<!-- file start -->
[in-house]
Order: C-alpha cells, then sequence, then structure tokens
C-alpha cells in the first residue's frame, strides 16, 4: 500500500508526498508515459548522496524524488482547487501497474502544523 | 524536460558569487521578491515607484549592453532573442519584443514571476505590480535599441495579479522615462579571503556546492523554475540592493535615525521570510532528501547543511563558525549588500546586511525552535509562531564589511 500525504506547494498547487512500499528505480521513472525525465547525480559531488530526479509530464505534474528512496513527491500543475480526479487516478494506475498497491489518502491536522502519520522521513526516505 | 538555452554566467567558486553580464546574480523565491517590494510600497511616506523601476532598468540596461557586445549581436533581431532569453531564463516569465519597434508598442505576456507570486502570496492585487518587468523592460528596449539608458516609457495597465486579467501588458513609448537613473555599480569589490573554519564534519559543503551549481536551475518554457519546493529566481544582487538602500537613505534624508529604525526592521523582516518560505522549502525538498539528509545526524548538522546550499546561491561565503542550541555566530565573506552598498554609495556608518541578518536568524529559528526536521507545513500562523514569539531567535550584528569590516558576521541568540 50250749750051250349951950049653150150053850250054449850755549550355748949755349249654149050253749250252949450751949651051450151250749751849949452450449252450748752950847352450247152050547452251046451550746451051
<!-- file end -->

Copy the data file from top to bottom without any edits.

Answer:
[in-house]
Order: C-alpha cells, then sequence, then structure tokens
C-alpha cells in the first residue's frame, strides 16, 4: 500500500508526498508515459548522496524524488482547487501497474502544523 | 524536460558569487521578491515607484549592453532573442519584443514571476505590480535599441495579479522615462579571503556546492523554475540592493535615525521570510532528501547543511563558525549588500546586511525552535509562531564589511 500525504506547494498547487512500499528505480521513472525525465547525480559531488530526479509530464505534474528512496513527491500543475480526479487516478494506475498497491489518502491536522502519520522521513526516505 | 538555452554566467567558486553580464546574480523565491517590494510600497511616506523601476532598468540596461557586445549581436533581431532569453531564463516569465519597434508598442505576456507570486502570496492585487518587468523592460528596449539608458516609457495597465486579467501588458513609448537613473555599480569589490573554519564534519559543503551549481536551475518554457519546493529566481544582487538602500537613505534624508529604525526592521523582516518560505522549502525538498539528509545526524548538522546550499546561491561565503542550541555566530565573506552598498554609495556608518541578518536568524529559528526536521507545513500562523514569539531567535550584528569590516558576521541568540 50250749750051250349951950049653150150053850250054449850755549550355748949755349249654149050253749250252949450751949651051450151250749751849949452450449252450748752950847352450247152050547452251046451550746451051